Thinking/making

My Iceland collection has expanded and this is what my work table looks like at the moment. I have made some more plaster reliefs, but you will also see that other found objects have crept in.

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Flints and oyster shells with holes made from boring sponges collected on the the beach here in Wells have been included in the collection as I start to make connections between the objects found in Iceland and more familiar objects found here on the beach at home. The shape and texture of the Icelandic bone fragments bear more than a passing resemblance to the pieces of broken flint and likewise the small Icelandic volcanic pebbles relate directly to the holed shells.

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I make some more plaster reliefs, this time of flints, and as a direct representation they work very well. However, I want something that is more open to interpretation …. something that has been created out of my own imagination and that is able to blur the boundaries between the bone/flint and shell/pebble samples.

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In an attempt to better understand the shape and form of the flints and bones I draw them and in doing so I realise that the reliefs don’t do what I want them to do; their bases are too square and uniform, and the pressed forms are incomplete. I want a full 3-d form. So I try something else and enclose a flint protrusion in clay and fill the resulting indentation with plaster.

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This small fragment (it’s about 5cm high) could be either bone or stone.

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I make some more ambiguous fragments and feel as if they are closer to, but not exactly what I am aiming for. I think it was the producer John Read who said, ‘Art is the expression of the imagination not the imitation of real life’. I am not trying to imitate or to recreate but to make something new and to create new connections. My thinking and making continues!

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5 thoughts on “Thinking/making

  1. olganorris

    It is so interesting to see and read your thinking. When I first saw your photos and trays of objects I thought of the artist Reinhard Berhens Expedition to Naboland http://www.naboland.co.uk/marooned_gallery.html That’s much closer to the idea of a display cabinet.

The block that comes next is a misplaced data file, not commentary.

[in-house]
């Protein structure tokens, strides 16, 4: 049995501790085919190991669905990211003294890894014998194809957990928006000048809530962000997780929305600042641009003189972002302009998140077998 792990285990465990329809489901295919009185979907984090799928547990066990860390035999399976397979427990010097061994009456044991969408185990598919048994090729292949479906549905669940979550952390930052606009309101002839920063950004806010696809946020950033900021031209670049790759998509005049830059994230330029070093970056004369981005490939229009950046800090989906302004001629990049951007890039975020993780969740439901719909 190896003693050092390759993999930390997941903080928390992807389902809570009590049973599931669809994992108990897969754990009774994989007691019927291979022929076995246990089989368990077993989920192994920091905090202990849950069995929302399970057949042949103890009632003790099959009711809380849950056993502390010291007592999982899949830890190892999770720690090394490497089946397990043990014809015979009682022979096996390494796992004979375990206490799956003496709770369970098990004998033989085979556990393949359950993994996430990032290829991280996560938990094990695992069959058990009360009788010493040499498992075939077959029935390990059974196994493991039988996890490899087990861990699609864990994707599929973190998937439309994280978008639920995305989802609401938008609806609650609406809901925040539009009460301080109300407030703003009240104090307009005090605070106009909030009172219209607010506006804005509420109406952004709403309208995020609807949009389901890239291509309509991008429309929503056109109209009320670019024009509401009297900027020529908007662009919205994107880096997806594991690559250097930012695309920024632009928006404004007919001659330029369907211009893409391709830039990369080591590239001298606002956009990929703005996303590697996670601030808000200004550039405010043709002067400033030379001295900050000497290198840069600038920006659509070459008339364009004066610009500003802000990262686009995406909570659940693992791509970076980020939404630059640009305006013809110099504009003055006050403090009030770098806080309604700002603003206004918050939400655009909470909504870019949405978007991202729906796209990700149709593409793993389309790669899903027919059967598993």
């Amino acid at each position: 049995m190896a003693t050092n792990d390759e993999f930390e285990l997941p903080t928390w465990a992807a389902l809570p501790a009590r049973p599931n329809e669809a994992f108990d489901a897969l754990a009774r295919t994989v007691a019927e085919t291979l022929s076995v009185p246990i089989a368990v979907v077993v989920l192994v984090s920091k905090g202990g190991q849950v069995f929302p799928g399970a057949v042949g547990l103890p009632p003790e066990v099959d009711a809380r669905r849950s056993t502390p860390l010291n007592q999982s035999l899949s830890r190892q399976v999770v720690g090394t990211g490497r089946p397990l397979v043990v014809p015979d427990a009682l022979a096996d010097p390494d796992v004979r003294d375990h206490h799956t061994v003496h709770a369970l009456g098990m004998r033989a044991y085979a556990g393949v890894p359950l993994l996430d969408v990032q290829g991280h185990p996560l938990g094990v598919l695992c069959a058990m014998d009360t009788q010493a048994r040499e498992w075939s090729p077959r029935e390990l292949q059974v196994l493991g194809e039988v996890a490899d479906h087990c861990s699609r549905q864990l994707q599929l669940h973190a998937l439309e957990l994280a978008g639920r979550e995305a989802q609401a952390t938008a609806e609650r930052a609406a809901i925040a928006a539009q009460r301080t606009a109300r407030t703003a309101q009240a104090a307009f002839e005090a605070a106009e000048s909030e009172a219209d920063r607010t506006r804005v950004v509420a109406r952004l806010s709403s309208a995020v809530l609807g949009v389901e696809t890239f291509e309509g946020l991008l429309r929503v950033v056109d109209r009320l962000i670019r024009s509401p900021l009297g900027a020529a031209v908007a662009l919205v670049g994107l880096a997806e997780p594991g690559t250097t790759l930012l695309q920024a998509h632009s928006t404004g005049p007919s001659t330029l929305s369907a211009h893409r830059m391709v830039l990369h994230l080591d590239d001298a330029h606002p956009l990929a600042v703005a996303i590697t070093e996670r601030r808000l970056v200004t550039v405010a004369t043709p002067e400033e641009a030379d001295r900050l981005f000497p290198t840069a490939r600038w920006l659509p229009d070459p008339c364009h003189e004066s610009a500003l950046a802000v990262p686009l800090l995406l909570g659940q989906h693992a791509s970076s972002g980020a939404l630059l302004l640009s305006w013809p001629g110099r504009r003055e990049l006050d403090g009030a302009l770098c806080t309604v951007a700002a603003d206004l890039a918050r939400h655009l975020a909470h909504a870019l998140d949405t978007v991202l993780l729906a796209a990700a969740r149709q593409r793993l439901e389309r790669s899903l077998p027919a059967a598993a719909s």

I came across his work on the cover of a book by Peter Davidson entitled The idea of North. I am attracted by ideas of North, and found the cover intriguing too. Your trip to Iceland brought the memories more sharply into focus, and now with your drawings I’m thinking of Henry Moore’s drawings.
    Also today I received the catalogue for Barbara Rae’s The Northwest Passage which is on at the Royal Scottish Academy. I love the way that she has captured the colour and light of the Arctic landscape/seascape, incorporated the history of the explorer Rae, and yet each of the works is so emphatically her own.
    Your work is so close to sailing and the sea, I’m sure that somehow these strandline (?) finds will come to present an exciting way of working with you. After having been on your 3D textile course part of me is itching in theory to try out making a bone fragment out of stiffened cloth and then playing with the resulting holes and fluted forms. But I don’t have the right feeling for that.

    It really is fascinating following an artist’s process. Thank you so much for sharing.

    Reply
    1. debbielyddon Post author

      Thank you so much for this very informative comment. I hadn’t come across Reinhard Behrens and his work looks so interesting – a mixture of drawing and objects and deep imagination – I will spend some time looking at his work. Barbara Rae’s exhibition I did know about and I’m very much looking forward to seeing her NW Passage paintings and prints in London later in the autumn – I’m sure i won’t be able to resist the book as well! This project is a beginning, but already I can see I will be drawing on all materials and techniques – drawing, printing, sculpture and, no doubt, cloth.

      Reply
  2. chyfey

    Im finding it so interesting listening to your thoughts as you explore your raw material and find ways to make it speak.It will be interesting to see what direction you go from here.
    Love the textures your 3d casts have on their surfaces….that aged weathered look.

    Reply
  3. Jillayne

    I am also enjoying following your thoughts and explorations with these gifts left by the sea. The story behind the art is as evocative as the work itself and to watch both unfold is a treat. I also loved the quote you shared and will copy it out for myself as a reminder… Thank you for another beautiful post.

    Reply
  4. Patricia

    fascinating to see the process of imagination, observation and evolving ideas – thank you for sharing these

    Reply

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